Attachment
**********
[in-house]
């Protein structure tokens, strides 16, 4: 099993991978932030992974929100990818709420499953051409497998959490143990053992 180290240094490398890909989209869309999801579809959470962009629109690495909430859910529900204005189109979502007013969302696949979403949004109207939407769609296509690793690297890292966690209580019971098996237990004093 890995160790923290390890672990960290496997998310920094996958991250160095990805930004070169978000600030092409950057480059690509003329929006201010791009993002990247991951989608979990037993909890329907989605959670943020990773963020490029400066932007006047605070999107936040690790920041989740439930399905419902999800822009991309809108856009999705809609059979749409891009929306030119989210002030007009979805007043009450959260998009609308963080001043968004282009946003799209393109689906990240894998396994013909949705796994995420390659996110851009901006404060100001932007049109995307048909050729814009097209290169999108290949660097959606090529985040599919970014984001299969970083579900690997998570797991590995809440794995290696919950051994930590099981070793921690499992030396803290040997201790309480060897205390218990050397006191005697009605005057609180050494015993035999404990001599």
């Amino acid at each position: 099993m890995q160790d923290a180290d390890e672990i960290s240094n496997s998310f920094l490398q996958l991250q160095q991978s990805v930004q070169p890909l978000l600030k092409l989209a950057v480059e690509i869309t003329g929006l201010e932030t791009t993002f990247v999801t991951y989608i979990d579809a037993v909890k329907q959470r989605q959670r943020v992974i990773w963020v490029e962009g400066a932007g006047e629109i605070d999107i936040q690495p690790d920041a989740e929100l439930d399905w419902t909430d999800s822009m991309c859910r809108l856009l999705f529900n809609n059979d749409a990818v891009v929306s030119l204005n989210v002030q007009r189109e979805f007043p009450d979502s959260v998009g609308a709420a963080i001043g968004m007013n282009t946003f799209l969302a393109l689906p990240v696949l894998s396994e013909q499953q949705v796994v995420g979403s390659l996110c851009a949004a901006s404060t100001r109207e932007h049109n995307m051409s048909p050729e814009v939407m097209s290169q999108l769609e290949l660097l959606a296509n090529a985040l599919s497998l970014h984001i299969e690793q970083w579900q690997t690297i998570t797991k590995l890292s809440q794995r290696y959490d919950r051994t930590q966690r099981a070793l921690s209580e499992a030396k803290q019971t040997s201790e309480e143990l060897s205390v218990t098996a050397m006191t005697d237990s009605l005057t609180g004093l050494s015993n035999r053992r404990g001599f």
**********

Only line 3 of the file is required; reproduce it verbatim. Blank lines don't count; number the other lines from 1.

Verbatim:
């Amino acid at each position: 099993m890995q160790d923290a180290d390890e672990i960290s240094n496997s998310f920094l490398q996958l991250q160095q991978s990805v930004q070169p890909l978000l600030k092409l989209a950057v480059e690509i869309t003329g929006l201010e932030t791009t993002f990247v999801t991951y989608i979990d579809a037993v909890k329907q959470r989605q959670r943020v992974i990773w963020v490029e962009g400066a932007g006047e629109i605070d999107i936040q690495p690790d920041a989740e929100l439930d399905w419902t909430d999800s822009m991309c859910r809108l856009l999705f529900n809609n059979d749409a990818v891009v929306s030119l204005n989210v002030q007009r189109e979805f007043p009450d979502s959260v998009g609308a709420a963080i001043g968004m007013n282009t946003f799209l969302a393109l689906p990240v696949l894998s396994e013909q499953q949705v796994v995420g979403s390659l996110c851009a949004a901006s404060t100001r109207e932007h049109n995307m051409s048909p050729e814009v939407m097209s290169q999108l769609e290949l660097l959606a296509n090529a985040l599919s497998l970014h984001i299969e690793q970083w579900q690997t690297i998570t797991k590995l890292s809440q794995r290696y959490d919950r051994t930590q966690r099981a070793l921690s209580e499992a030396k803290q019971t040997s201790e309480e143990l060897s205390v218990t098996a050397m006191t005697d237990s009605l005057t609180g004093l050494s015993n035999r053992r404990g001599f």